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The Accidental Felon?

Frederick Bourke, the government says, didn’t stumble into Viktor Kozeny’s conspiracy to violate the FCPA by accident, as Bourke contends. He either knew the deal was tainted by bribery and ignored the facts, or deliberately avoided learning the truth.

Either way, the government says, Bourke had “knowledge” under the FCPA to support his July 2009 conspiracy conviction.

While Bourke, 63, appeals his conviction to the United States Court of Appeals for the Second Circuit, he’s free on bail.

During his trial, prosecutors said if Bourke didn’t know Kozeny’s deal depended on bribing Azeri officials, it was because he’d stuck his head in sand. But that’s no defense, they said, because the FCPA expressly includes the concept of “conscious avoidance” (see 15 U.S.C. § 78dd-2(h)(3)(B)).

Evidence from the trial, the government argues, demonstrates that:

  • Bourke was aware of the high level of corruption in Azerbaijan generally. Bourke’s attorney Arnold Levine warned him that Azerbaijan was like the “wild west.”
  • Bourke had read a Fortune magazine article that described Kozeny’s reliance on illegal business practices such as insider trading, purchase of state secrets from a government official, and fraud, to accomplish the goals of a Czech privatization scheme. This article alerted Bourke that there was a high probability that Kozeny’s latest scheme involving Azerbaijan also included corrupt arrangements, such as bribe payments or offers to pay bribes.
  • Bourke defended Kozeny by stating that he had not actually been convicted of a crime.
  • Bourke expressed concern to other investors and their attorneys that Kozeny and his employees were paying bribes. “I mean, they’re talking about doing a deal in Iran . . . Maybe they . . . bribed them, . . . with ten million bucks. . . . I’m not saying that’s what they’re going to do, but suppose they do that. What happens if . . . they bribe somebody in Kazakhstan and we’re at dinner and . . . one of the guys [says] ‘Well, you know, we paid some guy ten million bucks to get this now.’ . . . I’m just saying to you in general . . . do you think business is done at arm’s length in this part of the world?”
  • Bourke proposed the formation of separate companies to shield himself and other American investors from liability for any corrupt payments.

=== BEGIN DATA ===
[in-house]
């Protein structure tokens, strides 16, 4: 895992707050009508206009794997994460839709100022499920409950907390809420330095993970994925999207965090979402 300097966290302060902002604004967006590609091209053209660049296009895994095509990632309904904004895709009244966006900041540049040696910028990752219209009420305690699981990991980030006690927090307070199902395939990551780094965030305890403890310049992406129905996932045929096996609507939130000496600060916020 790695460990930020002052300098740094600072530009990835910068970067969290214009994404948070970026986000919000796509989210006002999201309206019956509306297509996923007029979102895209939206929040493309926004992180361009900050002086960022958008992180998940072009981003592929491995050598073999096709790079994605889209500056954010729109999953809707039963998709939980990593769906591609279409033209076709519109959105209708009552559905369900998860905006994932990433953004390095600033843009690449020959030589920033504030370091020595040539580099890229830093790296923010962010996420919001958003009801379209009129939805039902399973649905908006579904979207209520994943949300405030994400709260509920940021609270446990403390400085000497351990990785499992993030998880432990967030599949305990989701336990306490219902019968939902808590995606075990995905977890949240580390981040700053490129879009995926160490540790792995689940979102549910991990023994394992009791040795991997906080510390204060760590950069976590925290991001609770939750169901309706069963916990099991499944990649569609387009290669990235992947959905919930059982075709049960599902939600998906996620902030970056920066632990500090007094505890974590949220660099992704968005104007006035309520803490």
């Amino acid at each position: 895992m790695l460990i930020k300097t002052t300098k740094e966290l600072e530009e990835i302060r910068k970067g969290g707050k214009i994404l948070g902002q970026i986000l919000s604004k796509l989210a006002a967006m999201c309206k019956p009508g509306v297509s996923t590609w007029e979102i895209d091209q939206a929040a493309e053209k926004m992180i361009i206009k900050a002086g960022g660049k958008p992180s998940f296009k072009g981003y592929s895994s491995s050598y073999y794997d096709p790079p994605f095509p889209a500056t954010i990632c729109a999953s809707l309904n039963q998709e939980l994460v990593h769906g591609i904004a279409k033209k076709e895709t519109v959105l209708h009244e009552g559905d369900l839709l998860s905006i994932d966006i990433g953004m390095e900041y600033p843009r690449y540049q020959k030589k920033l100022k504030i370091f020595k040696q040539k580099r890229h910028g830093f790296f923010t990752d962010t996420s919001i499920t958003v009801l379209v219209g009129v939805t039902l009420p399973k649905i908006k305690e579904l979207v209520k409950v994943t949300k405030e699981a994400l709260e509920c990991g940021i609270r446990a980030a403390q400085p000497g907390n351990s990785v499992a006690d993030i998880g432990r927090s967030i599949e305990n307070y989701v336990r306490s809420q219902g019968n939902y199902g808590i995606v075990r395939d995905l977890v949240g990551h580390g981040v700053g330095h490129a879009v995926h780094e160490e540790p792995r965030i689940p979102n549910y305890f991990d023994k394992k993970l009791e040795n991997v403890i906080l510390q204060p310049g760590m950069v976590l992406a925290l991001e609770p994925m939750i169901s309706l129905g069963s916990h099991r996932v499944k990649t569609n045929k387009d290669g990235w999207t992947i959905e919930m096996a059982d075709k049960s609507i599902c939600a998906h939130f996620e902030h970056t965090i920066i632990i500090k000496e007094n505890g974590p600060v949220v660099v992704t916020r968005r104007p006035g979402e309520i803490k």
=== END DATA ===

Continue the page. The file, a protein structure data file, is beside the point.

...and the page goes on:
• Bourke played a role in coordinating United States medical treatments, combined with tourism and shopping excursions, for Azerbaijani officials.

After the trial ended, the jury foreman was quoted as saying about Bourke: “We thought he knew and he definitely should have known.”

In its appellate argument, the government puts it more formally: From these facts, it says, “a rational juror could have concluded that Bourke was aware of a high probability of the existence of corrupt arrangements, yet deliberately avoided confirming that fact.”

The jury found Bourke guilty of conspiring to violate the FCPA and the Travel Act and making false statements to the FBI. In November 2009, Judge Shira Scheindlin sentenced him to a year and a day in prison and a $1 million fine. She recommended to the Bureau of Prisons that he serve his time at the minimum security camp adjacent to FCI Englewood in Colorado, 15 miles southwest of Denver.

Bourke, though, says there couldn’t have been conscious avoidance because there was no evidence that he decided not to learn any specific fact about bribes Kozeny paid or planned to pay. And without that evidence, the jury shouldn’t have been instructed on conscious avoidance at all, because the instruction improperly lowered the government’s burden of proof. Instead, Bourke argues, the trial should only have been about what he actually knew.

Because Bourke didn’t pay any bribes himself, whether he consciously avoided the truth behind Kozeny’s deal was at the center of the trial and the jury’s deliberations. Judge Scheindlin had instructed them:

When knowledge of existence of a particular fact is an element of the offense, such knowledge may be established when a person is aware of a high probability of its existence, and consciously and intentionally avoided confirming that fact. Knowledge may be proven in this manner if, but only if, the person suspects the fact, realized its high probability, but refrained from obtaining the final confirmation because he wanted to be able to deny knowledge.

On the other hand, knowledge is not established in this manner if the person merely failed to learn the fact through negligence or if the person actually believed that the transaction was legal.

Was the government’s evidence specific enough to show Bourke’s “conscious avoidance” under the FCPA?

The Second Circuit will soon have a chance to answer the question.


Download a copy of Bourke’s appellate brief here and the government’s brief here.

The jury charge in U.S. v. Frederic Bourke (United States District Court for the Southern District of New York, Case #: 1:05-cr-00518-SAS-2) can be downloaded here.

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